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Posts Tagged ‘moles’

My husband and I sat around our little outdoor firepit tonight, discussing gardening, weeding, and animals I counted at least 22 ducklings in the community pond this morning, and at least five mama ducks. One hen had one duckling. The hen I have been following still had nine (hers are the oldest, hatched Thursday of last week). Three pairs of Rufous-sided Towhees flitted around us, emboldened by the absence of dogs, perhaps. Never have we observed the elusive towhee behaving as boldly as tonight, the three pair!

The sun set, the sky darkened, and the first bat of the season flitted – briefly – overhead. A large bat, at least 8″ wingspan. We both have fond summer memories of bats diving in while we played out our last evening games, and horror stories of bats entangling in hair (my parents discouraged such hysteria). We both tossed rocks to bats in those dusky summer evenings to see if they would catch them: they always did.

Last night, as I took my husband on a tour of the front yard and the weeding/edging I had done on this first absolutely gorgeous Spring day in the Pacific Northwest, we nearly stepped on a small gray animal. It was deep in the moss and grass of the lawn, just a slight movement, followed by a naked pink half-tail. It was oblivious of us standing above it, watching. I forbade my husband from pulling it out by the tail just to see what it looked like: we both know what moles look like. It just wanted earthworms or crane fly grubs.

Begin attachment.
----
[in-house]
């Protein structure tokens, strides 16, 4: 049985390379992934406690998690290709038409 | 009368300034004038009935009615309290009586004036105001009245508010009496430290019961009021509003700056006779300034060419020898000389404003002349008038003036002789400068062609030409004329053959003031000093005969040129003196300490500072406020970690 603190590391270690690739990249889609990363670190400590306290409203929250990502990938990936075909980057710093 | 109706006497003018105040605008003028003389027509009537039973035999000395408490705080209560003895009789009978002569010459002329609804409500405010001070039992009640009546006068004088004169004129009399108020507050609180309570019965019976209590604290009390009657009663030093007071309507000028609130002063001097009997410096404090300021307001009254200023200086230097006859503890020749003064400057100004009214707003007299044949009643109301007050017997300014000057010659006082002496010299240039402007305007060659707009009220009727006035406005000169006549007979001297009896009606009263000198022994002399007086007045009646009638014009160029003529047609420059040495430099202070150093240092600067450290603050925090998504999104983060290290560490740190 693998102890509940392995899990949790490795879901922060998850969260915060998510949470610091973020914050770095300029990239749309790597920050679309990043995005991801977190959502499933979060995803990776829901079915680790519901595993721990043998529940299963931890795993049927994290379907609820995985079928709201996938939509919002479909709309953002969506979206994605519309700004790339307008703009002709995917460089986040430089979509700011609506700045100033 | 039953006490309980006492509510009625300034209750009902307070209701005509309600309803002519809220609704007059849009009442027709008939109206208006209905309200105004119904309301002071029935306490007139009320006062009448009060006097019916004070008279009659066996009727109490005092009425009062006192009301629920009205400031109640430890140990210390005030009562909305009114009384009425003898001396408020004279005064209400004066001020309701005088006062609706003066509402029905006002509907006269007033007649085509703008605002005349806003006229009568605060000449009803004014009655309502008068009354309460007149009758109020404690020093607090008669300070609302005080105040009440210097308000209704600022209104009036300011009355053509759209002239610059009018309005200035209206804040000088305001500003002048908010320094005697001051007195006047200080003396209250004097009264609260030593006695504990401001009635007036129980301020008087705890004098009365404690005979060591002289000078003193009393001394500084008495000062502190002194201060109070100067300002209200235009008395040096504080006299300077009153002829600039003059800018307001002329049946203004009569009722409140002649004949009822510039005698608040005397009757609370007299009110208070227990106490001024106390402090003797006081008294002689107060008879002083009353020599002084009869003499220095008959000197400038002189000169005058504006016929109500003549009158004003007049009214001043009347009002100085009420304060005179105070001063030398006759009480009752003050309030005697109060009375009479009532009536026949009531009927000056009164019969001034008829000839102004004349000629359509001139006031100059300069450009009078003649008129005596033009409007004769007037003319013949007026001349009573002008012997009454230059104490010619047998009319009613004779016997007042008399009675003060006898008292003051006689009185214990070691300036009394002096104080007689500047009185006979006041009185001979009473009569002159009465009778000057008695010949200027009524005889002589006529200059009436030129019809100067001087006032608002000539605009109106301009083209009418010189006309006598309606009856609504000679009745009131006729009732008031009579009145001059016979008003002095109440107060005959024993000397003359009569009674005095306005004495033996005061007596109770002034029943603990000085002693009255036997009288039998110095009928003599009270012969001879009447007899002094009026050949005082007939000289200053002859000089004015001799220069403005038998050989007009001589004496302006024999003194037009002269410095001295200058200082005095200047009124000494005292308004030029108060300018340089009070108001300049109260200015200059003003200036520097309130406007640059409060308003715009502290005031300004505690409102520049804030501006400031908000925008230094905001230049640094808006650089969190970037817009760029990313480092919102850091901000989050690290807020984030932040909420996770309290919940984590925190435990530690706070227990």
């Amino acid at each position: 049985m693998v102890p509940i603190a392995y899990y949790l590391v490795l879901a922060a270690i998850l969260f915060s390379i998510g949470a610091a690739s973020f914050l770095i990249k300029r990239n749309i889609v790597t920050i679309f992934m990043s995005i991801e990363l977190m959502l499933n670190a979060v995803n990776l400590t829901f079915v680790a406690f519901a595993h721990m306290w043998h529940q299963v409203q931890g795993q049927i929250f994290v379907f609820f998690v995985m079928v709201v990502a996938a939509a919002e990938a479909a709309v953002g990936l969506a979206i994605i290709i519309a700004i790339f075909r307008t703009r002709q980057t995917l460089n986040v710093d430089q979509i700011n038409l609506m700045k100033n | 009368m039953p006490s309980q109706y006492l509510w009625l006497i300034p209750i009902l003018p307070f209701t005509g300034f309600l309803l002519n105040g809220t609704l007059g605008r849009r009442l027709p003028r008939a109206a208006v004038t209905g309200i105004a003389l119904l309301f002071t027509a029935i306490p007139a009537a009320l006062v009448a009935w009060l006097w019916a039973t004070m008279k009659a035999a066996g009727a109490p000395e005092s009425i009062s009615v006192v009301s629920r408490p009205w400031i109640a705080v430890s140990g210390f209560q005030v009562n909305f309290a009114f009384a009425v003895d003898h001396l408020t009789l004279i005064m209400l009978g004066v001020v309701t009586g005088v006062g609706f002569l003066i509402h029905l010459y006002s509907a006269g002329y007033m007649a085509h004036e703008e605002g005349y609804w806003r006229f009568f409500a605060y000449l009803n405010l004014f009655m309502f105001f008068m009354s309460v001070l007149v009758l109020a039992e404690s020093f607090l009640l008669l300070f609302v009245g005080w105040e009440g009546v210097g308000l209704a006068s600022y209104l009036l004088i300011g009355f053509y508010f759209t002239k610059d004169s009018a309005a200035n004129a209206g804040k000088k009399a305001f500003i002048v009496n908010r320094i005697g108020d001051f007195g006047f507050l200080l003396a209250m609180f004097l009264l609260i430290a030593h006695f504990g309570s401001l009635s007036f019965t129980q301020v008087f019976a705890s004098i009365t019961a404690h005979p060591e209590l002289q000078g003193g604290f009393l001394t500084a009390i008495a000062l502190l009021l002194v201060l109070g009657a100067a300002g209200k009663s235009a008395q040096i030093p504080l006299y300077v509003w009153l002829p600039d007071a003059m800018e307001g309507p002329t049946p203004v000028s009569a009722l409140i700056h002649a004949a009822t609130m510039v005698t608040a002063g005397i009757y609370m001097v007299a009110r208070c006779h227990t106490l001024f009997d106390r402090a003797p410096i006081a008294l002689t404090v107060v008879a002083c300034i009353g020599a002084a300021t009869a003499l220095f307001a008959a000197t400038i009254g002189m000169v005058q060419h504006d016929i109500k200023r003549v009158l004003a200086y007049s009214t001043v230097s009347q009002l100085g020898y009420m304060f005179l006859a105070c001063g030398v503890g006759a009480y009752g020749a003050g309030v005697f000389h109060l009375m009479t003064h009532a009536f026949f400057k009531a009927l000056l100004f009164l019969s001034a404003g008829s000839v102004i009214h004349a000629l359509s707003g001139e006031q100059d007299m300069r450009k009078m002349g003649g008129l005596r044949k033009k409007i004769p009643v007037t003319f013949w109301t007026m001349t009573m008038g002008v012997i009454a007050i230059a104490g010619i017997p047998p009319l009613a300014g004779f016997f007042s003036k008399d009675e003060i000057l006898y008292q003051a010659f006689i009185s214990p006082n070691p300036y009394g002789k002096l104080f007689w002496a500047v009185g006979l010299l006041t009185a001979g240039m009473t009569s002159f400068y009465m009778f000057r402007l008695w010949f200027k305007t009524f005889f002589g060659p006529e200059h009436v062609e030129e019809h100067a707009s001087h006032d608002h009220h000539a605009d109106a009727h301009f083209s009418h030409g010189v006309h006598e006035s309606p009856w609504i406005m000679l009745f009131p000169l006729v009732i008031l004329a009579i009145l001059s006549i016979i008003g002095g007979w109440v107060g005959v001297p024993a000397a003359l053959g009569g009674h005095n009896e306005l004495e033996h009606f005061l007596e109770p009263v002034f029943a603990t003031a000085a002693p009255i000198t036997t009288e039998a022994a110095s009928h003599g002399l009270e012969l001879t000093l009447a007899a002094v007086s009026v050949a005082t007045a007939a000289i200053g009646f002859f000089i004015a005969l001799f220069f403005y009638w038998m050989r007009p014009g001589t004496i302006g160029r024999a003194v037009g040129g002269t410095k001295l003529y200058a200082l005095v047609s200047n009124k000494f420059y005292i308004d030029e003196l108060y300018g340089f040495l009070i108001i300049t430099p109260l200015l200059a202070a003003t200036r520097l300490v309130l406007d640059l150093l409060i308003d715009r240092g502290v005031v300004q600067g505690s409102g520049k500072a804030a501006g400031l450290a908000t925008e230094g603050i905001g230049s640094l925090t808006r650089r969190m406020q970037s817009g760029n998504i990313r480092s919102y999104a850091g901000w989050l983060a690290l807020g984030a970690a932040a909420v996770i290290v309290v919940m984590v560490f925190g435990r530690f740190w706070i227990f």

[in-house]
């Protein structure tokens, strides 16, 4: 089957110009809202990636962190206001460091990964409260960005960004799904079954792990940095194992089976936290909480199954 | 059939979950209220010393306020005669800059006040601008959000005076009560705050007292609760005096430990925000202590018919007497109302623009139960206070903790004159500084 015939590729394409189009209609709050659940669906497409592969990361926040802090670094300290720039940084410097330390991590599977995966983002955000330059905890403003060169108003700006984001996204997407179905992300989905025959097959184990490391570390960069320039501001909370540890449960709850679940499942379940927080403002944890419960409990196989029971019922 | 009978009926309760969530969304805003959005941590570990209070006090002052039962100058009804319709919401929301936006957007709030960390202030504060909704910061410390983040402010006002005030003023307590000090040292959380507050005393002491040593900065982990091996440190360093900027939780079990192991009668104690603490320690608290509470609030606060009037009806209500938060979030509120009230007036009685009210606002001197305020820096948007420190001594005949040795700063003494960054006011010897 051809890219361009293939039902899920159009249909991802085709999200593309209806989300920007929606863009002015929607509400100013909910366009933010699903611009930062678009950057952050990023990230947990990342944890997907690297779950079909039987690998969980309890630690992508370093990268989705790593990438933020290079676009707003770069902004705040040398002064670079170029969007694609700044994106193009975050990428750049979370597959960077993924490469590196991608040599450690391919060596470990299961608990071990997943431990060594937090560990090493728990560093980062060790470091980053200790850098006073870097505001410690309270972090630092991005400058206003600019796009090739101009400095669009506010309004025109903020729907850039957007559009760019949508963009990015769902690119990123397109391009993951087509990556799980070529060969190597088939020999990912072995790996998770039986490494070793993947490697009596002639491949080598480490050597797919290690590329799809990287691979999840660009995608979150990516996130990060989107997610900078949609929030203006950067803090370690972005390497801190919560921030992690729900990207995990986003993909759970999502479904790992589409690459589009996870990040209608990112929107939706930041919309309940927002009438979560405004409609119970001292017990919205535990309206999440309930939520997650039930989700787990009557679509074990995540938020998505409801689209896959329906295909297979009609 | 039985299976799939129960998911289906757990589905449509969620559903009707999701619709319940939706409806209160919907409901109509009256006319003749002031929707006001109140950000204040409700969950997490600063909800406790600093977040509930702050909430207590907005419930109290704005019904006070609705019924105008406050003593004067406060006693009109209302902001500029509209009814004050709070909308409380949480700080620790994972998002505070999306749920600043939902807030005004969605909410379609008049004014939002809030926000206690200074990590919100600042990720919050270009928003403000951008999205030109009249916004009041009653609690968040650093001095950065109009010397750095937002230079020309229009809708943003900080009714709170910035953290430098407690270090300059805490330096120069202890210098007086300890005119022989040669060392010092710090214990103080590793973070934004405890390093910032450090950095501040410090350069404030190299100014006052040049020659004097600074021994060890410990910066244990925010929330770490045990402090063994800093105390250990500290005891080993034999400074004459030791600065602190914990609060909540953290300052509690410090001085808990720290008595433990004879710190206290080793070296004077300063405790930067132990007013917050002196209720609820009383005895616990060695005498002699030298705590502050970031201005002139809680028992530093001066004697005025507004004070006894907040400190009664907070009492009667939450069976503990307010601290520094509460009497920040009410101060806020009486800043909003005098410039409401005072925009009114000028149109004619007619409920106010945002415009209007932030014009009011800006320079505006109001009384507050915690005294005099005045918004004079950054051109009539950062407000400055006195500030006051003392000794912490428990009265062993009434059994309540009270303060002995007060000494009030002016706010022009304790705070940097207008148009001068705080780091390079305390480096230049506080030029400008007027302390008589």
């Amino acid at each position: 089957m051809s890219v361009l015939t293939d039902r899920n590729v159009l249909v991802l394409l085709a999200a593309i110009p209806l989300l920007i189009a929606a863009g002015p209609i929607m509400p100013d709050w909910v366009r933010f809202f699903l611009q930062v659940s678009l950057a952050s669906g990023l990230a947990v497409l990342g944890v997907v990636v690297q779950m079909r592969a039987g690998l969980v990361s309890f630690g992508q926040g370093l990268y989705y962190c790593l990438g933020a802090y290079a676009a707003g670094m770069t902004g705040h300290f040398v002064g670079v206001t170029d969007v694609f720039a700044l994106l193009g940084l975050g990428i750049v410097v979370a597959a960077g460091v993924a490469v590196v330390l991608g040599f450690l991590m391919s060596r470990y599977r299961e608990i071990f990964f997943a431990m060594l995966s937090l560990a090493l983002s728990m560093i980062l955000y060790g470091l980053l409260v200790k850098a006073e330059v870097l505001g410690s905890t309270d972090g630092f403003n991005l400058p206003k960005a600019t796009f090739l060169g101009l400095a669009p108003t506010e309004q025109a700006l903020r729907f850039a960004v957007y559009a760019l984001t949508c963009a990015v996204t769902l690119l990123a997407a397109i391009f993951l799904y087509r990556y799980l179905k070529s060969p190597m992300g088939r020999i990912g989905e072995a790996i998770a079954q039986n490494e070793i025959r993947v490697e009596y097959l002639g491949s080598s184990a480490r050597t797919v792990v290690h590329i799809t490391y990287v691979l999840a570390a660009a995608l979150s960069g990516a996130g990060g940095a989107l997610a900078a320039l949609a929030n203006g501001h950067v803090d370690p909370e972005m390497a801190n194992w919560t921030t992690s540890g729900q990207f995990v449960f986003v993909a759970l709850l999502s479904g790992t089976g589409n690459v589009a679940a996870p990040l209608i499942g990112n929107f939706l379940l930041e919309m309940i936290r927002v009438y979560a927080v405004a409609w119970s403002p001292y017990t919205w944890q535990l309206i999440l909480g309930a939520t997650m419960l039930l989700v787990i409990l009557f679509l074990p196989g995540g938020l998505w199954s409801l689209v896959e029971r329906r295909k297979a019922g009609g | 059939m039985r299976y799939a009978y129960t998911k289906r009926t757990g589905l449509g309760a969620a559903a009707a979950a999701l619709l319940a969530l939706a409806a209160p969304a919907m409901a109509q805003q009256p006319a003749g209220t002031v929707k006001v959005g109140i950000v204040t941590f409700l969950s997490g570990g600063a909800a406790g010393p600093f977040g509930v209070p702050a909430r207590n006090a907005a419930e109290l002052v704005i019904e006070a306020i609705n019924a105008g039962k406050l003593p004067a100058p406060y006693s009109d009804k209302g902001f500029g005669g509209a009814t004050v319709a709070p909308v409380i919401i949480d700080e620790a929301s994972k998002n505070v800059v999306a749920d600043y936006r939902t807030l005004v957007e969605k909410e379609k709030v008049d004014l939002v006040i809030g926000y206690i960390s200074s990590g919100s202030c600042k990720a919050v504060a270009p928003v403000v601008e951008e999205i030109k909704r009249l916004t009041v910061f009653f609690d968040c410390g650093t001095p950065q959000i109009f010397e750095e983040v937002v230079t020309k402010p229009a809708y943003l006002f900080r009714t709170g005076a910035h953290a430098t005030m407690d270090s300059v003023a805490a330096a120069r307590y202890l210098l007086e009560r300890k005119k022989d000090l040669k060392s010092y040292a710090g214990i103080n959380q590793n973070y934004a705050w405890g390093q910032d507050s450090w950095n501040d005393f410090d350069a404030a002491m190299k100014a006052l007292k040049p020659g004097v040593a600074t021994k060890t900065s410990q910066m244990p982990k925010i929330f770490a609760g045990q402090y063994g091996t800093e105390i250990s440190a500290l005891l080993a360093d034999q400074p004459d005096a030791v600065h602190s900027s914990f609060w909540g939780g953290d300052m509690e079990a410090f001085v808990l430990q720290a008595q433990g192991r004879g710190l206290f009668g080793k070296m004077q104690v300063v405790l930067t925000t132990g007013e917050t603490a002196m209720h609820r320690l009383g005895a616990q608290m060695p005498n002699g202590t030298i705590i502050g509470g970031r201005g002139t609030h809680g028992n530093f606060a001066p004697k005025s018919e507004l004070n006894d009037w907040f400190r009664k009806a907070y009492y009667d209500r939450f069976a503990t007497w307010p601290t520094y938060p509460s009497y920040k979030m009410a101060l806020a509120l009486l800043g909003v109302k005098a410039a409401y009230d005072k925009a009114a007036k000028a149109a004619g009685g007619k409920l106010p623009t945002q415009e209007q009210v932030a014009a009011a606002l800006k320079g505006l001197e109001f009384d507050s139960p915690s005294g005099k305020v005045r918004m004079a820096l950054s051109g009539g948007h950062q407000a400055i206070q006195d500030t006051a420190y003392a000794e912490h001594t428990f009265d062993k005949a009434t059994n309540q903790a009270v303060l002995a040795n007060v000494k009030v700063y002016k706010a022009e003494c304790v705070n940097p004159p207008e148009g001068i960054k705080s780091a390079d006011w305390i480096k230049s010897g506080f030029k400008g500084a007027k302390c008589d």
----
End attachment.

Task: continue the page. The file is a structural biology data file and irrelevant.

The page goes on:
Burr hurr aye. (A la Brian Jacques and the Redwall series of books. Read them. They are magical.)

I have been in a funk since Christmas. I haven’t created anything new artistically. I haven’t written. I feel dead inside, creatively. My day job is just another place to go to, and make money, but not a place of passion or exciting change. I’ve felt “dead”.

I don’t know what I am going to do with this blog: keep it, practice writing, or… Family history, gardening, grandchildren? I feel as dull as the grey clouds that hover over the earth, promising only rain, and cold rain at that.

It is good to feel Spring is finally here, and that life might be awakening. I spent yesterday working with my hands in the loam, hoping to rekindle a little life in my heart.

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The giant rhododendron on the north… And the broken rain barrel. 😦

 

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The stark differnece between last year’s black-cap raspberry vines and this year’s canes. I need to cut out last year’s canes – nest year’s will go there in less that six months from now, and this year’s canes will be pruned out next spring.

I was going to move this ceramic “bird” house, but there’s a paper-wasp nest inside. I bought the bird house at a farmer’s market… love that the paper-wasps have taken over it. (Mud-daubers, paper wasps).

Finally, tonight we watched towhees – at least three pair – buzz about the yard, gathering sticks and nesting material. Rufous-sided towhees are elusive and secretive birds, more often heard than seen. To have three pair flitting about around us, unafraid, was amazing.

I do not know what I am going to do with my blog. Perhaps it had worn out its welcome and is a thing of the past, and I need to move on. But what if I do not record these seemingly mundane experiences? What if you never learn if the towhees nested and raised young, or the paper-wasps hatched, or the ducklings survived… Or the mole lived happily ever after because we are the gardeners who do not set mole traps or spray pesticides/herbicides?

I don’t know.